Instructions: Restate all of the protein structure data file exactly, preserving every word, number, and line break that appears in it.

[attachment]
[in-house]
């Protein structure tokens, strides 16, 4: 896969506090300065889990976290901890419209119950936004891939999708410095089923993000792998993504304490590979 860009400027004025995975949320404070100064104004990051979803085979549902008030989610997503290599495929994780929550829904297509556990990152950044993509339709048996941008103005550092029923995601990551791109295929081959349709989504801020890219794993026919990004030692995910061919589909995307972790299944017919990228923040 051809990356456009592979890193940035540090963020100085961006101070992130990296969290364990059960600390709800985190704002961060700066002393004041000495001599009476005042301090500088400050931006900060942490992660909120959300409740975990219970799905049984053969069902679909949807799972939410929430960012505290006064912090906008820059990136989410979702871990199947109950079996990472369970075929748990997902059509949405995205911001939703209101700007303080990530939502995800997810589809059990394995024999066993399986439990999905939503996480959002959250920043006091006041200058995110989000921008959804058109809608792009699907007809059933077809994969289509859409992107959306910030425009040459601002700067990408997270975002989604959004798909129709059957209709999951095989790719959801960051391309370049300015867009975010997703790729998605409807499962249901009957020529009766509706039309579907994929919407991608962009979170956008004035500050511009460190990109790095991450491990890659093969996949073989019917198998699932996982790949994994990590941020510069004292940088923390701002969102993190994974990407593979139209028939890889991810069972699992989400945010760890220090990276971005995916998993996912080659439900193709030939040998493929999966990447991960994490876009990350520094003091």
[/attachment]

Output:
[in-house]
């Protein structure tokens, strides 16, 4: 896969506090300065889990976290901890419209119950936004891939999708410095089923993000792998993504304490590979 860009400027004025995975949320404070100064104004990051979803085979549902008030989610997503290599495929994780929550829904297509556990990152950044993509339709048996941008103005550092029923995601990551791109295929081959349709989504801020890219794993026919990004030692995910061919589909995307972790299944017919990228923040 051809990356456009592979890193940035540090963020100085961006101070992130990296969290364990059960600390709800985190704002961060700066002393004041000495001599009476005042301090500088400050931006900060942490992660909120959300409740975990219970799905049984053969069902679909949807799972939410929430960012505290006064912090906008820059990136989410979702871990199947109950079996990472369970075929748990997902059509949405995205911001939703209101700007303080990530939502995800997810589809059990394995024999066993399986439990999905939503996480959002959250920043006091006041200058995110989000921008959804058109809608792009699907007809059933077809994969289509859409992107959306910030425009040459601002700067990408997270975002989604959004798909129709059957209709999951095989790719959801960051391309370049300015867009975010997703790729998605409807499962249901009957020529009766509706039309579907994929919407991608962009979170956008004035500050511009460190990109790095991450491990890659093969996949073989019917198998699932996982790949994994990590941020510069004292940088923390701002969102993190994974990407593979139209028939890889991810069972699992989400945010760890220090990276971005995916998993996912080659439900193709030939040998493929999966990447991960994490876009990350520094003091």